A particular success is an onboard monitoring system for fishing vessels that captures 100 percent of activity onboard, initially sparked by losses of fish at sea. Recently, venture capital investment has allowed them to triple their staff and invest in plant and equipment as they scale up this part of the business to address the compliance needs of fisherman in New Zealand and around the world.
Chris, now CEO with Andrew the company’s GM, says far from being a drawback to their business, being in Nelson Tasman has only strengthened it.
“If anything, it’s been a benefit because it’s less competitive here, so it’s easy to attract people with a good story like we’re fortunate to have,” he says. “When you’re an international business anyway, where you’re located doesn’t matter. Nelson Tasman is a great place to be.”
He also says as many high-achieving people come to the region from overseas and bigger New Zealand cities to chase Nelson Tasman’s lifestyle, there is “a tonne of talent” in the city that is underutilised.
“We are doing some cutting-edge stuff in artificial intelligence and have found real talent – during our recent expansion we were able to employ 15 people with the right skills in two weeks,” he says. “A lot came from the city, and of those that didn’t, it was an instant ‘Yes’ when we asked if they’d move here. The attraction to Nelson Tasman is huge, especially when you’re living in Auckland where the cost of living is high and you spend so much time in your car.”
Perhaps most well-known are those Nelson Tasman food and beverage businesses that are succeeding in incredibly crowded markets. No-one would have thought the world needed new brands of peanut butter, potato chips, juice, ice-cream, milk, beer, cider, wine, freeze-dried tramping food, or chocolate until companies such as Pic’s Peanut Butter, Chia Sisters, Absolute Wilderness, Hogarth’s Chocolate, Appleby Farms and Proper Crisps came along.
Pic Serving Pic's Peanut Butter
In a tradition first started by McCashin’s, which began brewing craft beer brand Mac’s in Stoke in the 1980s when the market was dominated by Big Beer, these Nelson Tasman businesses have tackled the boutique end of their markets and found national and international success. They’ve done it thanks to a focus on quality, strong branding drawing on a powerful regional identity – and simply by making delicious products.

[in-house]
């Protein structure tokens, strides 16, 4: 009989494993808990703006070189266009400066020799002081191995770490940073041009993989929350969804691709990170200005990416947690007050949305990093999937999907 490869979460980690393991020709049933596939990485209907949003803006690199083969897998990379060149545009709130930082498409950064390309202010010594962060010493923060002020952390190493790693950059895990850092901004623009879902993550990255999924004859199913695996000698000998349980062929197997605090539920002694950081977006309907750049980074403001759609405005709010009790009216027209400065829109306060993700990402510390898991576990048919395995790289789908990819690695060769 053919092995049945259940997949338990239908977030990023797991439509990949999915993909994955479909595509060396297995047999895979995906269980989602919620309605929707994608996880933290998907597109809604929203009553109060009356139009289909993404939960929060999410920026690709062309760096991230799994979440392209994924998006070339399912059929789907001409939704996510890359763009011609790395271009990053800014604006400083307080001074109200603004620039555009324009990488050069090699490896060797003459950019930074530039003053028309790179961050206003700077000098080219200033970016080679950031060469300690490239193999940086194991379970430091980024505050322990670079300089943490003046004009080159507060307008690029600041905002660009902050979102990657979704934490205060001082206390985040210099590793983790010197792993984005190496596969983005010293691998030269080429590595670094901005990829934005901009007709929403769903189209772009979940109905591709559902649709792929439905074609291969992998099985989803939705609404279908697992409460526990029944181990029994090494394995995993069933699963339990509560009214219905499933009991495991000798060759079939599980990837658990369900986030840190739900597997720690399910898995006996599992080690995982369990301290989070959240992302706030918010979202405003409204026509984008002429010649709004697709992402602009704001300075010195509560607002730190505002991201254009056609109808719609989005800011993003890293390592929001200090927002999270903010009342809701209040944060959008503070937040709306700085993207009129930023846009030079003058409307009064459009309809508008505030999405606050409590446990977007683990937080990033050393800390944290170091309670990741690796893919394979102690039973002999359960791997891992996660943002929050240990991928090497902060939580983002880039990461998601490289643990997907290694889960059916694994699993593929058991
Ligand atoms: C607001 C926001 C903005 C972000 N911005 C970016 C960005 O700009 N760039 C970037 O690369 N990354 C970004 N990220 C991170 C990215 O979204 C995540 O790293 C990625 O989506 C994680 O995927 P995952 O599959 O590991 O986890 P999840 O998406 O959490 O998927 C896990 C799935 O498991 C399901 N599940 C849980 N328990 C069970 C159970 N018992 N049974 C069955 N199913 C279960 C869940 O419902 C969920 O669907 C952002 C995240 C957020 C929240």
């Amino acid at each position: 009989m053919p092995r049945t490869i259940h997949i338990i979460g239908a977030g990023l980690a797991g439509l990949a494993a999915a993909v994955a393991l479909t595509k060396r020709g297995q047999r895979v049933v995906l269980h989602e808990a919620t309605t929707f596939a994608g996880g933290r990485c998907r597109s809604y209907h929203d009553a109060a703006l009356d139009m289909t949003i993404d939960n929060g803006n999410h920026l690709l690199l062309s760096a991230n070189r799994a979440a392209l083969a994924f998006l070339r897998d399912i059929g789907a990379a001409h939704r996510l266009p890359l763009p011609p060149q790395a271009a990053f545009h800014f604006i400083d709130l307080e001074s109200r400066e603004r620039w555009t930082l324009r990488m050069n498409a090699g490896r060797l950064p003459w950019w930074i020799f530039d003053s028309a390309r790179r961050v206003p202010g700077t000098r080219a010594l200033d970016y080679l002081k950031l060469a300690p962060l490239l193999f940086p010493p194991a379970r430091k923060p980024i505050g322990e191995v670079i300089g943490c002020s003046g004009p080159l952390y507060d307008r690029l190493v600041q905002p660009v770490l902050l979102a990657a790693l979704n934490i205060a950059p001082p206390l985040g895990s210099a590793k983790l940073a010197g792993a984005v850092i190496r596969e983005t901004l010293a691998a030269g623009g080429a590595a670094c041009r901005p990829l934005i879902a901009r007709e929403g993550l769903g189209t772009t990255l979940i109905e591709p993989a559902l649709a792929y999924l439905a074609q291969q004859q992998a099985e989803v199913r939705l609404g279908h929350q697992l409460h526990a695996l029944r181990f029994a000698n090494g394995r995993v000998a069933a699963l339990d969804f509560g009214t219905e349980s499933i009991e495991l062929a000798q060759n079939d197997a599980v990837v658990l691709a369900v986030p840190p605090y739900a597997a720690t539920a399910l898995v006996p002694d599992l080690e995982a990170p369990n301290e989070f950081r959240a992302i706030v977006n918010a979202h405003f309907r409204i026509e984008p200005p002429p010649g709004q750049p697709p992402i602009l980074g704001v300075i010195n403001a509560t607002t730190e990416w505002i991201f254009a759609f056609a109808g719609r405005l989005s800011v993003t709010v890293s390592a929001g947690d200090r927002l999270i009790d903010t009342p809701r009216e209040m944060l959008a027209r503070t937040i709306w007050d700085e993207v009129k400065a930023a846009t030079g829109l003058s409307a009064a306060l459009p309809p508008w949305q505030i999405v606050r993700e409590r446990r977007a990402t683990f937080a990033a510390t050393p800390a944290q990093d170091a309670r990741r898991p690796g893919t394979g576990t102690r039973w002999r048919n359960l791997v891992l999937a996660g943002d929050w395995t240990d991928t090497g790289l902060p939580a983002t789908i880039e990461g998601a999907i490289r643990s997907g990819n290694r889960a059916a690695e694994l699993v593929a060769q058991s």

Absolute Wilderness is a freeze-dried outdoor meal business founded by entrepreneur Andrew Macdonald and his food scientist father Grant. It is now enjoyed by some of the world’s best athletes – and Nelson Tasman is the perfect testing ground, Macdonald says.
The idea for his company began when he was standing on a mountaintop and thought “I could really go a Thai curry right now.”
“Our food is eaten by the world’s best adventure racers and the top mountaineers,” he says. “Those types of people want premium meals and quality ingredients to fuel their success.”
Macdonald himself spends every spare minute on mini or lengthy missions into the landscapes surrounding Nelson city. He grew up in the region and is a keen foodie, familiar with all of its delicious, high-quality local products.
“Because Nelson Tasman is an active playground you have all these incredible people living and working here, so it punches way about its weight in terms of the calibre of people,” he says. “You have the world’s best adventure racers, scientists, artists – the talent pool is much deeper than you think it would be for a provincial centre.”
He says while cities like Auckland might have that same talent pool, the smallness of Nelson Tasman creates new business opportunities. Macdonald finds the “togetherness” of the industry, as opposed to cutthroat competition, hugely beneficial for his company. He uses local products in his meals wherever he can.
“It’s one degree of separation here and so much easier to be connected,” he says. “I think all the businesses in that innovative food space know each other, and they did before they started too. Knowing each other makes things happen.” For example, Pic’s Peanut Butter is extending its factory space to help start-up local food businesses scale up from home kitchens, an endeavour also supported by the Provincial Growth Fund. The Food Factory will include four kitchens that can be hired for up to several months.
Andy Macdonald with Absolute Wilderness co-founders Nathan Faave and Grant Macdonald | Photo: Tim Cuff
And while the oceans economy and value-added food and beverage industries are growing strongly, there is also a mature professional services sector helping these diverse companies thrive. You can’t build a solid business without accounting, legal, IT, engineering, and construction. Some of those servicing Nelson Tasman are national companies with regional offices, such as Datacom, Beca, and Duncan Cotterill. Others are local providers, often with long histories in the region.
C&F Legal commercial lawyer Rick Farr says doing business in Nelson Tasman is no different to doing it anywhere else – except it’s easier because of its size, connectivity, and freedom of movement.
“Businesses in Nelson Tasman can and do make things happen much faster than the larger cities both in New Zealand and elsewhere,” he says. “Because of better technology, the tyranny of distance is no longer a factor in whether your business will excel or not.”
Maguire agrees with the power of connection. He says Nelson Tasman has a classic “dotted-line relationship”, meaning you can connect or get in touch with anyone easily.
“We have a very interconnected ecosystem so businesses can access support very easily,” he says. “Nelson Tasman really is a place where all the best bits of New Zealand are distilled into a single destination.”
To discover more about living and working in Nelson Tasman click here.